Lacking that feminine touch?


Over recent years SCAN’s coverage of the LUSU Full Time Officer elections has been critical to say the least. According to last year’s headline and editorial the elections were a catastrophe which was all the fault of the voluntary Chair of Elections. The year before we experienced a second year of Payne (albeit a pun on the re-elected President’s name), when elections turnout fell for the second year running.

It’s more than a pleasant change then that this year we get to report on the highest voter turnout in recent years and no faults in the evoting system. The elections this year can quite rightly be branded a success, and to argue anything otherwise would just be petty nick-picking.

But there is one issue which LUSU cannot afford to ignore. It didn’t come from the elections, but from the candidates who stood. Despite having more candidates than recent years, there was only one woman standing for election. In the modern day, this has to ring alarm bells.

Some within the Students’ Union will claim that this year’s elections were such a success because the rules around standing in them have been streamlined, making them more open and accessible. The argument goes that this means more candidates felt confident in putting their names up. Maybe that is the case, but if they really were more open and accessible, how do you explain a group of candidates were 93.75% were male, and for that matter 93.75% white?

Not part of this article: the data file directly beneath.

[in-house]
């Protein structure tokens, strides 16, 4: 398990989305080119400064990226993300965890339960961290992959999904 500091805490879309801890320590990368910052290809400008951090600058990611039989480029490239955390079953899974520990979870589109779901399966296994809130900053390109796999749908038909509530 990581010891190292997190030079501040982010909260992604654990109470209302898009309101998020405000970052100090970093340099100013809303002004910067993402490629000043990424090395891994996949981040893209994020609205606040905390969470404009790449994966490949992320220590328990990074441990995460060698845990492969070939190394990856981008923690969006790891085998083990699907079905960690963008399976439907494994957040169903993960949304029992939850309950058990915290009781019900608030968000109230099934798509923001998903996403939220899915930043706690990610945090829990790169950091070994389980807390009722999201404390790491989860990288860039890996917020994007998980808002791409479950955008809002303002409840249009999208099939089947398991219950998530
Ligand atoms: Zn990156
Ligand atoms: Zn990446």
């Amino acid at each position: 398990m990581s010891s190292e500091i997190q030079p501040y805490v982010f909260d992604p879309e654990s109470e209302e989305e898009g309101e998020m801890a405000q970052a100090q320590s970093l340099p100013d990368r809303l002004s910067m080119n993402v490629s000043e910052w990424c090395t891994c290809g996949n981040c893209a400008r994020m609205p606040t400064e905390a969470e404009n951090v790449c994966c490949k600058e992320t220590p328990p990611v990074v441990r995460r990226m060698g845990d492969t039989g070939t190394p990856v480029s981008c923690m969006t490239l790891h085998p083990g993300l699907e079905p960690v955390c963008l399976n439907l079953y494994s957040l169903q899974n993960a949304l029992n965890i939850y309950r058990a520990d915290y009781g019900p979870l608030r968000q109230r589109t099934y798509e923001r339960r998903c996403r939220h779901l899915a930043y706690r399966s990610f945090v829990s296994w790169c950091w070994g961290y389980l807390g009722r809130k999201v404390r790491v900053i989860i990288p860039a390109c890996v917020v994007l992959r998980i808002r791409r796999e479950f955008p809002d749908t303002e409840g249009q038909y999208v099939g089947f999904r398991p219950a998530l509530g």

Last year, by elections day, 84.6% of the candidates were male. There is one woman on the Full Time Officer team this year, next year there will be none. Last year and the year before there were two women on the Full Time Officer teams, which shows that getting elected isn’t is the problem. But if less women stand for election, then the chances of them getting elected are of course reduced.

This may be a blip: a one off we find never happens again. But based on recent Full Time Officer elections, it appears very clear that women are less inclined to stand than their male counterparts.

LUSU cannot risk missing out on good candidates, and there have been plenty of woman capable of standing – and winning – who have not done so. The arguments that have been aired against standing tend to focus around not wanting the mess of it all. The mess being the politics of the role, not the effort of getting elected.

Women certainly can do politics, but from Westminster to Lancaster University Students’ Union, their style of doing politics tends to differ from mens’. It’s understandable that women would not want to operate under the top down dictat that has driven LUSU in recent years. Women are more inclined to work as a team, and if they feel that they’d be uncomfortable working in the political arena that is LUSU then maybe the Union needs to re-address the way it is doing its politicking.

It’s unlikely that guaranteed female representation will ever come back, and it’s questionable as to whether it should. However, the issue of why women don’t stand for Full Time Officer positions cannot be swept under the rug if LUSU wants to avoid becoming nothing more than a boys’ club.

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